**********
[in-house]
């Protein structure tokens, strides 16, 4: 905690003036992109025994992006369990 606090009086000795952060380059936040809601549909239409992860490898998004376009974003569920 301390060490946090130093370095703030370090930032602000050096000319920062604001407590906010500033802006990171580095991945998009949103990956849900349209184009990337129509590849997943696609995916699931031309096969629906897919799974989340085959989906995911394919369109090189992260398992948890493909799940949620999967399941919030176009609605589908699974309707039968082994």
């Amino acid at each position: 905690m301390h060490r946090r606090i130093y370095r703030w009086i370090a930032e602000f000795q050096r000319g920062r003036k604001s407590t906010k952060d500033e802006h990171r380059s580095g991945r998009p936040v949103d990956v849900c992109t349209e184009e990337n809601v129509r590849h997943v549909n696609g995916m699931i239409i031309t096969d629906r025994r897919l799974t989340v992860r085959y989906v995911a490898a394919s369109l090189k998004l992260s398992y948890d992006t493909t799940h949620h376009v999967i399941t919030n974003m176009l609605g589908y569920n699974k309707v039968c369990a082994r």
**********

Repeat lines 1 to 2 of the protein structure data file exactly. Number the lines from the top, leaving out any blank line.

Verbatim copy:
[in-house]
């Protein structure tokens, strides 16, 4: 905690003036992109025994992006369990 606090009086000795952060380059936040809601549909239409992860490898998004376009974003569920 301390060490946090130093370095703030370090930032602000050096000319920062604001407590906010500033802006990171580095991945998009949103990956849900349209184009990337129509590849997943696609995916699931031309096969629906897919799974989340085959989906995911394919369109090189992260398992948890493909799940949620999967399941919030176009609605589908699974309707039968082994």